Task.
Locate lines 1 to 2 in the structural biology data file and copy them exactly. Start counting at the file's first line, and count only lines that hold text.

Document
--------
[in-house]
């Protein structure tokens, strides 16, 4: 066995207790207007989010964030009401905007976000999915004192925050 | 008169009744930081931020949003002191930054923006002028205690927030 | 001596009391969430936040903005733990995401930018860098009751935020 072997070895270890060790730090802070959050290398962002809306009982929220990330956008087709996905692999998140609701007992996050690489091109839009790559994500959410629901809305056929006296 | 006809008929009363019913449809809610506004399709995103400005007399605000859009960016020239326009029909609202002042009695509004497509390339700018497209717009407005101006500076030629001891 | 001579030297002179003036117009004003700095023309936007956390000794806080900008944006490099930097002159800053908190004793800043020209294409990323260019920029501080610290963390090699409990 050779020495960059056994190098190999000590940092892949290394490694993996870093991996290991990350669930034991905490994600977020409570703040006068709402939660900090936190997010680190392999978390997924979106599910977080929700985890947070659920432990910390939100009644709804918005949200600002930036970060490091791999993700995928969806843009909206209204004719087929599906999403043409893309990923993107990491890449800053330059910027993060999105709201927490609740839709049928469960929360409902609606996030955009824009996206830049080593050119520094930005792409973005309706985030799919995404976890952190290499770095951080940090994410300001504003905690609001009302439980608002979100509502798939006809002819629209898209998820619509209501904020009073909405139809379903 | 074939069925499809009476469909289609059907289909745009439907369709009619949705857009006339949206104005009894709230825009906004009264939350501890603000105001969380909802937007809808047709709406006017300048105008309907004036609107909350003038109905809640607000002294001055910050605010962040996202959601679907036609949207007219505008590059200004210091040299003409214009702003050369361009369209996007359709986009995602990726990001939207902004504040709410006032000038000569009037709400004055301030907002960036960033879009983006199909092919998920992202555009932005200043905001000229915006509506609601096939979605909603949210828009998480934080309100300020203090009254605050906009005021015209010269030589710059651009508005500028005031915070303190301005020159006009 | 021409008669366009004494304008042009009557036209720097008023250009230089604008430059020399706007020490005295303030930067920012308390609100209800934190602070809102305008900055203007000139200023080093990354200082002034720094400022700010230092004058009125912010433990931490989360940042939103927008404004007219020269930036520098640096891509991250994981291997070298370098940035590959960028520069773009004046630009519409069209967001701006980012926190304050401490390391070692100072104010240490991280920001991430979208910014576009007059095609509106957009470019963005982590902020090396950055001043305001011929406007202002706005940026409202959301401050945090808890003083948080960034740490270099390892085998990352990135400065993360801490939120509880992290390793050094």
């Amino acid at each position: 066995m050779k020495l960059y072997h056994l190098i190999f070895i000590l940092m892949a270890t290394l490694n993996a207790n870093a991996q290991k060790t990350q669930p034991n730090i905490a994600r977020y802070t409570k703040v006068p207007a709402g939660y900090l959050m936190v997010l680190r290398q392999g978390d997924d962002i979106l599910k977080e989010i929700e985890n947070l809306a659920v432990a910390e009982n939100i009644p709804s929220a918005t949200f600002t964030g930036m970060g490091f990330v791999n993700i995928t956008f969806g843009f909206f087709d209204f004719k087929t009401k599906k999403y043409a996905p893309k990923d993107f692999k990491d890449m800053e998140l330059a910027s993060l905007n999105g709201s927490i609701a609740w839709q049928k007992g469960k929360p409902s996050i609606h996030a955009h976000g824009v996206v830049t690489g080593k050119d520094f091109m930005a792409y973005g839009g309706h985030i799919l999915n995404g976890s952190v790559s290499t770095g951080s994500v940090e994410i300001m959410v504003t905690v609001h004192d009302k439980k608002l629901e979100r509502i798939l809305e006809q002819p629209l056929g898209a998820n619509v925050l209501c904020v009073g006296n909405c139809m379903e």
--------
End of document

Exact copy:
[in-house]
């Protein structure tokens, strides 16, 4: 066995207790207007989010964030009401905007976000999915004192925050 | 008169009744930081931020949003002191930054923006002028205690927030 | 001596009391969430936040903005733990995401930018860098009751935020 072997070895270890060790730090802070959050290398962002809306009982929220990330956008087709996905692999998140609701007992996050690489091109839009790559994500959410629901809305056929006296 | 006809008929009363019913449809809610506004399709995103400005007399605000859009960016020239326009029909609202002042009695509004497509390339700018497209717009407005101006500076030629001891 | 001579030297002179003036117009004003700095023309936007956390000794806080900008944006490099930097002159800053908190004793800043020209294409990323260019920029501080610290963390090699409990 050779020495960059056994190098190999000590940092892949290394490694993996870093991996290991990350669930034991905490994600977020409570703040006068709402939660900090936190997010680190392999978390997924979106599910977080929700985890947070659920432990910390939100009644709804918005949200600002930036970060490091791999993700995928969806843009909206209204004719087929599906999403043409893309990923993107990491890449800053330059910027993060999105709201927490609740839709049928469960929360409902609606996030955009824009996206830049080593050119520094930005792409973005309706985030799919995404976890952190290499770095951080940090994410300001504003905690609001009302439980608002979100509502798939006809002819629209898209998820619509209501904020009073909405139809379903 | 074939069925499809009476469909289609059907289909745009439907369709009619949705857009006339949206104005009894709230825009906004009264939350501890603000105001969380909802937007809808047709709406006017300048105008309907004036609107909350003038109905809640607000002294001055910050605010962040996202959601679907036609949207007219505008590059200004210091040299003409214009702003050369361009369209996007359709986009995602990726990001939207902004504040709410006032000038000569009037709400004055301030907002960036960033879009983006199909092919998920992202555009932005200043905001000229915006509506609601096939979605909603949210828009998480934080309100300020203090009254605050906009005021015209010269030589710059651009508005500028005031915070303190301005020159006009 | 021409008669366009004494304008042009009557036209720097008023250009230089604008430059020399706007020490005295303030930067920012308390609100209800934190602070809102305008900055203007000139200023080093990354200082002034720094400022700010230092004058009125912010433990931490989360940042939103927008404004007219020269930036520098640096891509991250994981291997070298370098940035590959960028520069773009004046630009519409069209967001701006980012926190304050401490390391070692100072104010240490991280920001991430979208910014576009007059095609509106957009470019963005982590902020090396950055001043305001011929406007202002706005940026409202959301401050945090808890003083948080960034740490270099390892085998990352990135400065993360801490939120509880992290390793050094």